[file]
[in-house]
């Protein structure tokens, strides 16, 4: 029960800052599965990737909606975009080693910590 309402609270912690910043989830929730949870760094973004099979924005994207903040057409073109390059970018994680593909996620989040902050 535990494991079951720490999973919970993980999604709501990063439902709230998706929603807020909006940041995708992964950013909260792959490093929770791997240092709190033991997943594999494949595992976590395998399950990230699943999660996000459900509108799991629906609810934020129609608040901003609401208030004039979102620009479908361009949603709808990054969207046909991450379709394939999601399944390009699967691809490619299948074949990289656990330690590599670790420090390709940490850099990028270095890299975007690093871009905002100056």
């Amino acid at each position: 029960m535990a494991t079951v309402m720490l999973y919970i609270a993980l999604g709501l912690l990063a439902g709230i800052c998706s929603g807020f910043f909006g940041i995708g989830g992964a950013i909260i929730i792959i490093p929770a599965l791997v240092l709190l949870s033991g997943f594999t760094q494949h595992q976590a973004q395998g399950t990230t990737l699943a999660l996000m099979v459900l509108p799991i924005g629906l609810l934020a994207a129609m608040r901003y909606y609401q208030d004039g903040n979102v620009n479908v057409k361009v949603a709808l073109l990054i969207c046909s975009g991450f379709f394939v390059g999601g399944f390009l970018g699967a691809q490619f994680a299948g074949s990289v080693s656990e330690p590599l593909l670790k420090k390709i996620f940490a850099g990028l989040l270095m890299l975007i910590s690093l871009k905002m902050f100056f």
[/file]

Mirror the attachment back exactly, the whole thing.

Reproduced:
[in-house]
């Protein structure tokens, strides 16, 4: 029960800052599965990737909606975009080693910590 309402609270912690910043989830929730949870760094973004099979924005994207903040057409073109390059970018994680593909996620989040902050 535990494991079951720490999973919970993980999604709501990063439902709230998706929603807020909006940041995708992964950013909260792959490093929770791997240092709190033991997943594999494949595992976590395998399950990230699943999660996000459900509108799991629906609810934020129609608040901003609401208030004039979102620009479908361009949603709808990054969207046909991450379709394939999601399944390009699967691809490619299948074949990289656990330690590599670790420090390709940490850099990028270095890299975007690093871009905002100056």
């Amino acid at each position: 029960m535990a494991t079951v309402m720490l999973y919970i609270a993980l999604g709501l912690l990063a439902g709230i800052c998706s929603g807020f910043f909006g940041i995708g989830g992964a950013i909260i929730i792959i490093p929770a599965l791997v240092l709190l949870s033991g997943f594999t760094q494949h595992q976590a973004q395998g399950t990230t990737l699943a999660l996000m099979v459900l509108p799991i924005g629906l609810l934020a994207a129609m608040r901003y909606y609401q208030d004039g903040n979102v620009n479908v057409k361009v949603a709808l073109l990054i969207c046909s975009g991450f379709f394939v390059g999601g399944f390009l970018g699967a691809q490619f994680a299948g074949s990289v080693s656990e330690p590599l593909l670790k420090k390709i996620f940490a850099g990028l989040l270095m890299l975007i910590s690093l871009k905002m902050f100056f």